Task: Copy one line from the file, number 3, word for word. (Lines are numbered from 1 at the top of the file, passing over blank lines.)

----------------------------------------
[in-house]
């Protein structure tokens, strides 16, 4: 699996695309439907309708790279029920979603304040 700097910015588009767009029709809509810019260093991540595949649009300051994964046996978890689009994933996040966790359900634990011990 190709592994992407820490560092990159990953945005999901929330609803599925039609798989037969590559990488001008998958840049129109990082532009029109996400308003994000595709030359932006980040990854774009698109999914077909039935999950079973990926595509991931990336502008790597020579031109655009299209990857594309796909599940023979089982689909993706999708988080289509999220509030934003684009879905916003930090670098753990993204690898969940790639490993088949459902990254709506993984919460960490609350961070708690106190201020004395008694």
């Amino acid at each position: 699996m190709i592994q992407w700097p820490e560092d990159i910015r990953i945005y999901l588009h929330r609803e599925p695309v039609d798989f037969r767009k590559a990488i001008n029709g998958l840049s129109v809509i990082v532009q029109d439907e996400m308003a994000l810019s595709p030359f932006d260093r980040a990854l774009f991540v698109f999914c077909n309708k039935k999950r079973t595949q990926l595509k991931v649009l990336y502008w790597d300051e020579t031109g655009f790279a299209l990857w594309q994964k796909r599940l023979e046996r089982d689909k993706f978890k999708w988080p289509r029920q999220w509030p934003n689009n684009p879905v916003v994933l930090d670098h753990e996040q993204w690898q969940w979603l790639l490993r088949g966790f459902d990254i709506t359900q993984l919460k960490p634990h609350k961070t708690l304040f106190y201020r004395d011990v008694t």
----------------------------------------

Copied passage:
């Amino acid at each position: 699996m190709i592994q992407w700097p820490e560092d990159i910015r990953i945005y999901l588009h929330r609803e599925p695309v039609d798989f037969r767009k590559a990488i001008n029709g998958l840049s129109v809509i990082v532009q029109d439907e996400m308003a994000l810019s595709p030359f932006d260093r980040a990854l774009f991540v698109f999914c077909n309708k039935k999950r079973t595949q990926l595509k991931v649009l990336y502008w790597d300051e020579t031109g655009f790279a299209l990857w594309q994964k796909r599940l023979e046996r089982d689909k993706f978890k999708w988080p289509r029920q999220w509030p934003n689009n684009p879905v916003v994933l930090d670098h753990e996040q993204w690898q969940w979603l790639l490993r088949g966790f459902d990254i709506t359900q993984l919460k960490p634990h609350k961070t708690l304040f106190y201020r004395d011990v008694t």